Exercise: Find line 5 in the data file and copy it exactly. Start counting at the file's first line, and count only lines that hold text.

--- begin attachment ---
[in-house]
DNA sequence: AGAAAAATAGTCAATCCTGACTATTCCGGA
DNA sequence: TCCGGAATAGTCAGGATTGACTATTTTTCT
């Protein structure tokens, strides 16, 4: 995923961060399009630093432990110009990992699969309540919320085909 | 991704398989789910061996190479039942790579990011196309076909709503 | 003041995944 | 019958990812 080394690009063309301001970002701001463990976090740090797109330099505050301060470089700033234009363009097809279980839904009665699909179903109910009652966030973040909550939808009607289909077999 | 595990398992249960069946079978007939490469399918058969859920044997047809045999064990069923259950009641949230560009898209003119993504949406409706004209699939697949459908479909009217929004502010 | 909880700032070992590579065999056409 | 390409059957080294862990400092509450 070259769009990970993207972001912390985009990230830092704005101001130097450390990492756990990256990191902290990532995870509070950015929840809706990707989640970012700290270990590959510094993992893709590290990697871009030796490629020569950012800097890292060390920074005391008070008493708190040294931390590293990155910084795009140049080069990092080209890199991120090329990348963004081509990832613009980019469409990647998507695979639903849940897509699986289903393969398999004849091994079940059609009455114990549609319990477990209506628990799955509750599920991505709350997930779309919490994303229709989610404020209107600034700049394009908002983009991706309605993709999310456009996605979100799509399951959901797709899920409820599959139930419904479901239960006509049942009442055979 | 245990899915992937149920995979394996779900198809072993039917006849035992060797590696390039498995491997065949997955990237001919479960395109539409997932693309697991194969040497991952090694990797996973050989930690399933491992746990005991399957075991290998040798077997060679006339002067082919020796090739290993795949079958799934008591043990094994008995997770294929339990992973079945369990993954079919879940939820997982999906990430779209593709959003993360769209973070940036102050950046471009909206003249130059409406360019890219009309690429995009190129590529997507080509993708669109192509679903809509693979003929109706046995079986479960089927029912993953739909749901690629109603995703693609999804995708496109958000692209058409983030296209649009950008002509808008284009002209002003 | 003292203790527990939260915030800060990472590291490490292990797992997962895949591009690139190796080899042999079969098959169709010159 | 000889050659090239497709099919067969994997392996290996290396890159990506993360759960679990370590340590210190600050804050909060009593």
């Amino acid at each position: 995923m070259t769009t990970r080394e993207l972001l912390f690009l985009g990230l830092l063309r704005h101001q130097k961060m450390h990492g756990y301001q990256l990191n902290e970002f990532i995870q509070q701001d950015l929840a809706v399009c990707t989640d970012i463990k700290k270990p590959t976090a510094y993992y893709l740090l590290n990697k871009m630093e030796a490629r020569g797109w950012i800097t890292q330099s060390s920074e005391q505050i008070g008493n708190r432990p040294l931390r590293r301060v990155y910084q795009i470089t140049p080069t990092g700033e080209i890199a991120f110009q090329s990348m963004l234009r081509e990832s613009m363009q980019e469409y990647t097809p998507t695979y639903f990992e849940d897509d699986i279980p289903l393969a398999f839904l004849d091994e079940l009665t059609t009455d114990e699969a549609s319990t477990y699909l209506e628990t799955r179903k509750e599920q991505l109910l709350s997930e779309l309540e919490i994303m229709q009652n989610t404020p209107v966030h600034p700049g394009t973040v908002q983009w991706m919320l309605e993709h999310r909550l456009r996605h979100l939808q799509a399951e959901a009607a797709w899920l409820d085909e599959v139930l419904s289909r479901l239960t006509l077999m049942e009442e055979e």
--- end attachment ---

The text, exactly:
């Amino acid at each position: 995923m070259t769009t990970r080394e993207l972001l912390f690009l985009g990230l830092l063309r704005h101001q130097k961060m450390h990492g756990y301001q990256l990191n902290e970002f990532i995870q509070q701001d950015l929840a809706v399009c990707t989640d970012i463990k700290k270990p590959t976090a510094y993992y893709l740090l590290n990697k871009m630093e030796a490629r020569g797109w950012i800097t890292q330099s060390s920074e005391q505050i008070g008493n708190r432990p040294l931390r590293r301060v990155y910084q795009i470089t140049p080069t990092g700033e080209i890199a991120f110009q090329s990348m963004l234009r081509e990832s613009m363009q980019e469409y990647t097809p998507t695979y639903f990992e849940d897509d699986i279980p289903l393969a398999f839904l004849d091994e079940l009665t059609t009455d114990e699969a549609s319990t477990y699909l209506e628990t799955r179903k509750e599920q991505l109910l709350s997930e779309l309540e919490i994303m229709q009652n989610t404020p209107v966030h600034p700049g394009t973040v908002q983009w991706m919320l309605e993709h999310r909550l456009r996605h979100l939808q799509a399951e959901a009607a797709w899920l409820d085909e599959v139930l419904s289909r479901l239960t006509l077999m049942e009442e055979e």